WASHINGTON — On Wednesday, U.S. Senator Chris Coons (D-Del.) joined MSNBC to discuss negotiations for the upcoming COVID-19 stimulus package. In addition to relief for unemployed workers, food assistance, and other key priorities, Senator Coons highlighted the urgent need for safe and secure elections amid this pandemic.
“[John Lewis] risked his life over and over for the right to vote. That we're not taking up and voting on funding to make sure that elections are safe and secure, it’s not just irresponsible and unsafe, it’s disrespectful to the memory of Congressman Lewis,” said Senator Coons.
Senator Coons, along with Senators Amy Klobuchar (D-Minn.) and Ron Wyden (D-Ore.), has led the call to expand vote-by-mail and early voting to ensure that all eligible voters can safely cast their ballots amid disruptions from the ongoing health crisis. The senators are specifically calling for $3.6 billion to help states expand vote-by-mail and early voting in the next COVID-19 relief package.
Full audio and video available here.
Q: I'm joined now by Democratic Senator Chris Coons of Delaware. Senator, Republicans trying to find an agreement among their own party as this Politico headline notes very simply, ‘it's a mess,’ and that's a quote from Missouri Senator Josh Hawley. Based on what you've heard, what you’re seeing on the Hill, what exactly is the hold-up in their caucus?
Sen. Coons: Well, they’ve got a deep division between those Republicans who think they’ve already done too much in terms of helping average Americans, those who think they’ve already done enough, and those who think they should do more. As you just pointed out, there's a cliff right in front of us for tens of millions of America families. […] 30 million Americans are dependent upon these extra $600 a week that they're getting through the CARES Act as an addition to their unemployment insurance. That's coming to an end this week. So the fact that the House of Representatives passed a robust bill two months ago that included assistance for state and local governments, included assistance for voting by mail securely, and include a critically needed extension, both of the eviction moratorium and additional help for housing and the unemployment benefit and two months later the Republicans have just released their opening bid, which has bailouts and benefits for big corporations and insurance companies, but does not help with that unemployment extension, does not help with eviction, is striking to me. Their biggest problem is division in their own caucus between those who think they have nothing more to do and those who think they should do just a little bit more. If you look at who they want to do more for, it's pretty striking just how far apart we are.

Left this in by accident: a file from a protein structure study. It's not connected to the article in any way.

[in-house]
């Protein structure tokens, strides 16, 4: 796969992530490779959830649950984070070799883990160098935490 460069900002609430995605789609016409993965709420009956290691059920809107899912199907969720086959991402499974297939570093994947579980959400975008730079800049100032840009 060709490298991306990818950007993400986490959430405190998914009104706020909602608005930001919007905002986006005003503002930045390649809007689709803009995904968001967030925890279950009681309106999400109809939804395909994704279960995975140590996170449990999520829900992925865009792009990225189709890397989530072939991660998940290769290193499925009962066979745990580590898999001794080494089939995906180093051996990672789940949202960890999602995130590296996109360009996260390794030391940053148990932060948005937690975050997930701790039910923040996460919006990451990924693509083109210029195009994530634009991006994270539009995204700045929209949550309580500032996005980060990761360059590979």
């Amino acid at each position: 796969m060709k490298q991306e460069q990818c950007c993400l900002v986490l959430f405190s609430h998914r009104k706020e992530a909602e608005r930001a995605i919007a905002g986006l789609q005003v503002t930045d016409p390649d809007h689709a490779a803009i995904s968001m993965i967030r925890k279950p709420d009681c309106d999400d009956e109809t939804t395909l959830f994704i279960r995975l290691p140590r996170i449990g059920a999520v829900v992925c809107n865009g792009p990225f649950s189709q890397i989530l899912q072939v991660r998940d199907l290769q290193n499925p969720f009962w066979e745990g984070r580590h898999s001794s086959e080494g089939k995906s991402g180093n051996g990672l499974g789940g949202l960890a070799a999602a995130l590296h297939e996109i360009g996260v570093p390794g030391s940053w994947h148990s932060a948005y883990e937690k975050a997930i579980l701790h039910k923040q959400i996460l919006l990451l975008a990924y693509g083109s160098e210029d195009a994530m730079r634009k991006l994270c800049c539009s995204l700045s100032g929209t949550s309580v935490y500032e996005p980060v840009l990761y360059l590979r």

Q: One of the ideas that's being tossed around is the $600 extended unemployment benefit. That $600 being cut to $200. What would be the real-world impact of that cut?
Sen. Coons: Well, just think about it. If you're currently getting $600 a week and, in many cases, also several hundred dollars along with that from your state unemployment insurance, and that suddenly gets cut in half, or the federal part by two-thirds, for an awful lot of families that makes it hard for them to stay in their homes, they may well be evicted. That makes it hard for them to feed their kids. As many parents are trying to safely transition to schooling, whether schooling at home or sending their kids back home, they're trying to figure out daycare. This will strain tens of millions of families to very difficult points. We'll see an increase in homelessness, we'll see an increase in kids who are not getting the food they need and deserve at home. There's also not more money for SNAP, for the program that combats hunger for tens of millions of Americans in the Republican bill, there is additional support for SNAP in the House Democratic bill, the HEROES Act that was passed two months ago. Let me also, just last in closing, highlight that today as our nation is preparing to watch John Lewis' funeral in Atlanta tomorrow, as you just referenced, this morning I saw Congressman Lewis' funeral procession leave from the front of the Capitol Building. He risked his life over and over for the right to vote. That we're not taking up and voting on funding to make sure that elections are safe and secure, it’s not just irresponsible and unsafe, it’s disrespectful to the memory of Congressman Lewis.